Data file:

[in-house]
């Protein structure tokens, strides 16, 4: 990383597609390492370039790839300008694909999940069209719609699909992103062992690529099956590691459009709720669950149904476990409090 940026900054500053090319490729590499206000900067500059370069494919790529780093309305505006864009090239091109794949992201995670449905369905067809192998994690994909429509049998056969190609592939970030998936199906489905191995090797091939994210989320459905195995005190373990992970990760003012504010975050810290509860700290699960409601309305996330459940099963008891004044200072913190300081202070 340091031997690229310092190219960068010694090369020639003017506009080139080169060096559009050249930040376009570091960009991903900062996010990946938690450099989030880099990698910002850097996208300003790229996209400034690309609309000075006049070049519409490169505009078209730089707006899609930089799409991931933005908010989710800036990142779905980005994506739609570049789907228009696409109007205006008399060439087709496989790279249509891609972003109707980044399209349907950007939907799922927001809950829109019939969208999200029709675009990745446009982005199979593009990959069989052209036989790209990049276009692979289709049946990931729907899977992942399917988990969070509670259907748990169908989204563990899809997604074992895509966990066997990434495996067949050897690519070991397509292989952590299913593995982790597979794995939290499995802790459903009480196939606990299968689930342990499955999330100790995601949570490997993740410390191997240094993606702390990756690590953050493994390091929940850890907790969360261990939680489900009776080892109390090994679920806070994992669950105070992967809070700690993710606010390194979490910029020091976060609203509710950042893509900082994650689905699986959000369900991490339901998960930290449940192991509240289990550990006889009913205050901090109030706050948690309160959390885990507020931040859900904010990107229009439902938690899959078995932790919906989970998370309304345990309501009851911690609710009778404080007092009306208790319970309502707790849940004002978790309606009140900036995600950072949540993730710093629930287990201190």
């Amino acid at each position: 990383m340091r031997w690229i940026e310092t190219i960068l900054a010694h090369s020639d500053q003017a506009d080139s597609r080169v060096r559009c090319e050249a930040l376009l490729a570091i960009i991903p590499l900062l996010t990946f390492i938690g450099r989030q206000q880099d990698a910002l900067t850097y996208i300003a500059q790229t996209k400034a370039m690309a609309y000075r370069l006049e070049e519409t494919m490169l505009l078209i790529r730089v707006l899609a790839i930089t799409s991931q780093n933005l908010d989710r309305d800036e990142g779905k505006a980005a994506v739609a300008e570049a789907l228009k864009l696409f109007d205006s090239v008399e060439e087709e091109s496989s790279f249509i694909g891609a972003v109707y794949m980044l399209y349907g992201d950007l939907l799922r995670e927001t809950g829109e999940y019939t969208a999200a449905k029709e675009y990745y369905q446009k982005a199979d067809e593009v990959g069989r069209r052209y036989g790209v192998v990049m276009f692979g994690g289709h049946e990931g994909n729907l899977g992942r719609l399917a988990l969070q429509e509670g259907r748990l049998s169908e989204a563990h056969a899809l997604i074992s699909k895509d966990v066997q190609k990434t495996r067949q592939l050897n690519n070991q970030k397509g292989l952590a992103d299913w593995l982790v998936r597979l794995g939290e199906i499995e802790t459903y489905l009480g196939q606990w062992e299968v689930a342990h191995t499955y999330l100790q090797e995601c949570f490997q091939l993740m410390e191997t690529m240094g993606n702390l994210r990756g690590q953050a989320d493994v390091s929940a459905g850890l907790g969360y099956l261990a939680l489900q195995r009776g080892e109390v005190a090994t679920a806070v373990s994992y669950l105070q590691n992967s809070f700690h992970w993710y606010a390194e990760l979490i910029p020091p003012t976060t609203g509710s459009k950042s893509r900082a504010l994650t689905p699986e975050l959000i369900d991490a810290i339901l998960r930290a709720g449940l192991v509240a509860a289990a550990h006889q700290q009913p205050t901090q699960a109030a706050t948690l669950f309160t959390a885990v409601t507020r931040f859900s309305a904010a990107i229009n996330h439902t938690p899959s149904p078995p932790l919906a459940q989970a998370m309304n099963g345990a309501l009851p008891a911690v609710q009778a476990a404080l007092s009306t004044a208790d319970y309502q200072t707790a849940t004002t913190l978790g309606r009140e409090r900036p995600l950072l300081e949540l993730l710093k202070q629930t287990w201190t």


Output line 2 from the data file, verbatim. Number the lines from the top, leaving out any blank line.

């Protein structure tokens, strides 16, 4: 990383597609390492370039790839300008694909999940069209719609699909992103062992690529099956590691459009709720669950149904476990409090 940026900054500053090319490729590499206000900067500059370069494919790529780093309305505006864009090239091109794949992201995670449905369905067809192998994690994909429509049998056969190609592939970030998936199906489905191995090797091939994210989320459905195995005190373990992970990760003012504010975050810290509860700290699960409601309305996330459940099963008891004044200072913190300081202070 340091031997690229310092190219960068010694090369020639003017506009080139080169060096559009050249930040376009570091960009991903900062996010990946938690450099989030880099990698910002850097996208300003790229996209400034690309609309000075006049070049519409490169505009078209730089707006899609930089799409991931933005908010989710800036990142779905980005994506739609570049789907228009696409109007205006008399060439087709496989790279249509891609972003109707980044399209349907950007939907799922927001809950829109019939969208999200029709675009990745446009982005199979593009990959069989052209036989790209990049276009692979289709049946990931729907899977992942399917988990969070509670259907748990169908989204563990899809997604074992895509966990066997990434495996067949050897690519070991397509292989952590299913593995982790597979794995939290499995802790459903009480196939606990299968689930342990499955999330100790995601949570490997993740410390191997240094993606702390990756690590953050493994390091929940850890907790969360261990939680489900009776080892109390090994679920806070994992669950105070992967809070700690993710606010390194979490910029020091976060609203509710950042893509900082994650689905699986959000369900991490339901998960930290449940192991509240289990550990006889009913205050901090109030706050948690309160959390885990507020931040859900904010990107229009439902938690899959078995932790919906989970998370309304345990309501009851911690609710009778404080007092009306208790319970309502707790849940004002978790309606009140900036995600950072949540993730710093629930287990201190």